Did you know raw salmon or trout could kill your dog in the Pacific Northwest?? What is Salmon Poisoning Disease?!

Easily the most bizarre infectious disease ONLY found in our Pacific Northwest part of the world is Salmon Poisoning Disease.  If you have ever presented your dog to our clinic in Bremerton or Tacoma from mid-August to late January with any combination of the following symptoms: vomiting, diarrhea, fever, and/or lymph node enlargement, then you’ve likely been asked a very important question, “Is there ANY chance your dog ingested raw salmon?”  This question is often received by our clients with bewilderment.  We usually get a response, something like this, “huh?!”

Chico salmon 2

 

Chico Creek (off Kittyhawk Drive) 11/11/13

 

As many of you are aware, salmon swim upstream along creeks and rivers in the fall to complete their life cycle and spawn their eggs.  There are many really neat places to visit right now (Nov. 2013) to see these fish battling their way up the streams, creeks, and rivers.  WE attached a link below which is a map of some local places to visit.  We’d be happy to share some of our favorites, if you ask.  This is a really great activity to take the children to witness; however, we would recommend you not bring your dog in case they gain exposure to dead fish along the banks. (http://data.kitsapsun.com/salmon-map/#axzz2kN1B5jKK)

Salmon poisoning disease is a life-threatening (and can very easily kill your dog; untreated, affected dogs have a >90% fatality rate) infection  Despite it’s inaccurate name, Salmon poisoning disease is not a poison at all and it doesn’t affect the fish either: simply stated, it is an infection that affects dogs from the ingestion of raw salmon that has been infected with a parasite.  The infection is from a very unique and specific germ called Neorickettsia helminthoeca.  This “germ”  is like a bacteria or virus that is ingested in the remains of salmon meat.  Illness typically occurs within 5-7 days of ingestion of the raw salmon.  The rickettsial agent most specifically infects the lymph nodes and intestinal tract of the affected dogs.  Therefore, the most common symptoms are vomiting, diarrhea, swellings around the neck, shoulders, legs, and severe fever.  As bizarre as this condition is, it only affects dogs that ingest RAW salmon.  Cooked salmon does not cause illness.  And the condition (SPD) is not seen in cats.

 

Fortunately, a vigilant and thorough veterinarian can easily diagnose and treat salmon poisoning disease.  Along with the history of raw salmon exposure and the compatible symptoms and physical exam findings (i.e., fever, enlarged lymph nodes), there are two specific diagnostic tests to confirm the presence of salmon poisoning disease.  The first test is a stool (fecal) examination which may show the fluke (Nanophyetus salmincola) which is typically carried within the salmon after the salmon ingests a specific kind of snail.  The snails carries both the fluke (parasite) and the rickettsia (within the snail).  The eggs of this fluke are a characteristic yellow, football-shaped egg and are often identified in these patients.  The second test is a lymph node needle cytology which can show the rickettsia (germ) within a highly reactive (inflammed) lymph node.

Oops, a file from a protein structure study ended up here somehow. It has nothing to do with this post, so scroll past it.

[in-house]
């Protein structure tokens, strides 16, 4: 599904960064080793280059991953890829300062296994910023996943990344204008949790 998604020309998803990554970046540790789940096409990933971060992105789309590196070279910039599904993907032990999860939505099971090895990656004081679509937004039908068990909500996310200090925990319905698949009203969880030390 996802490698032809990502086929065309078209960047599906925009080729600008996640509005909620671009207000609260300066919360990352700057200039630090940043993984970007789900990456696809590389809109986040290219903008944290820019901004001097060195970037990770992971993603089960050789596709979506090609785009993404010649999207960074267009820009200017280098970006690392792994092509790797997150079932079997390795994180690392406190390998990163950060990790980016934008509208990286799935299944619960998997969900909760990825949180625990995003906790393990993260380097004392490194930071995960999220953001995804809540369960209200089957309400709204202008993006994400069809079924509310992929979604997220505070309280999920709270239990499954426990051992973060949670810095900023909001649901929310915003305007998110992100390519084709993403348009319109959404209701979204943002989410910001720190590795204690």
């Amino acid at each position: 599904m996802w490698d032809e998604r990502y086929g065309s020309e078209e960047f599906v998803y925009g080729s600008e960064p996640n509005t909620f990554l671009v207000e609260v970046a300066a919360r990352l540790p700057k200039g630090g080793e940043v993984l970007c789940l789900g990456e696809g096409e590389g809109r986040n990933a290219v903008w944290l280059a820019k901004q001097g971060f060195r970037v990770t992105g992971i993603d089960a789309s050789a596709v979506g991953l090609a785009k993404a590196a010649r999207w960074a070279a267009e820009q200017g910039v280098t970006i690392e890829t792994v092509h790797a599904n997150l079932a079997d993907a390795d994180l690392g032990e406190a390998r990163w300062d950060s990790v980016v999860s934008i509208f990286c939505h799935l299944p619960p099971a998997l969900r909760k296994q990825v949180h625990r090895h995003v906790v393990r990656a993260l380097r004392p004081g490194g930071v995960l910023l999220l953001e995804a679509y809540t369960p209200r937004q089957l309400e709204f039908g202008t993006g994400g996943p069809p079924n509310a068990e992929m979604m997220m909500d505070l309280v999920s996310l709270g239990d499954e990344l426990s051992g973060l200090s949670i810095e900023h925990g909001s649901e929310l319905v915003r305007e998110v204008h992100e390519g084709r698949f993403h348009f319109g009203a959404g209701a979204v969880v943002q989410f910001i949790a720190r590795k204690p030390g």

SPD fluke
 

 

 

Once the diagnosis of salmon poisoning is confirmed, the treatment for salmon poisoning is actually incredibly easy and extremely effective at curing these dogs from further illness / injury.  We re-hydrate these patients with aggressive intravenous (IV) fluids and correct any electrolyte imbalances.  Furthermore, we administer a specific antibiotic (tetracycline or doxycycline) which eliminates the rickettsia germs.  And lastly, we administer an anti-parasite medication (either fenbendazole [panacur] or praziquantal [droncit]) to eliminate the fluke (parasite) from the dog.  These scenarios can be very rewarding as this condition is so treatable.  However, it takes diligence to identify these cases since there are many conditions that can look similar to salmon poisoning disease such as lymphoma, pancreatitis, gastro-enteritis, foreign body obstructions, and many others.

This condition is one of hundreds of illnesses that demonstrate the importance of veterinarian consultation, even for the most benign symptoms.  Could you imagine your dog dying because it didn’t receive a 10-day course of doxycyline, which costs $14.85, because you thought your dog had an “upset” stomach?  Our goal is to improve our clients’ understanding of pet healthcare so that they can make the best decisions for their families.  We can’t help people nor pets, unless we have an opportunity to evaluate these pets!  And finally, be very careful to avoid exposure of raw salmon to your dogs!

Feel free to contact us if you have any questions or concerns regarding your dog and cat’s health.

Sincerely,

Dave Luttinen, DVM, DABVP (canine/feline)

Wheaton Way Veterinary Hospital,

1216 Ivy Road

Bremerton, WA 98310

(360) 377-0078

www.wheatonwayvet.com

 

2 responses to “Did you know raw salmon or trout could kill your dog in the Pacific Northwest?? What is Salmon Poisoning Disease?!”

  1. Randal Wood says:

    Does Trifexis work prophylactically against the fluke and/or rickettsia that are responsible for Salmon Poisoning?

    • wheatonwayvet says:

      Dear Randal, thank you for your question regarding the parasites Trifexis covers. From all the literature I’ve read, it does not cover the fluke and rickettsia responsible for Salmon Poisoning. It does, however, help prevent and gets rid of hookworms, roundworms, whipworms and heartworms as well as fleas. It is not labeled to kill or repel ticks nor tapeworms.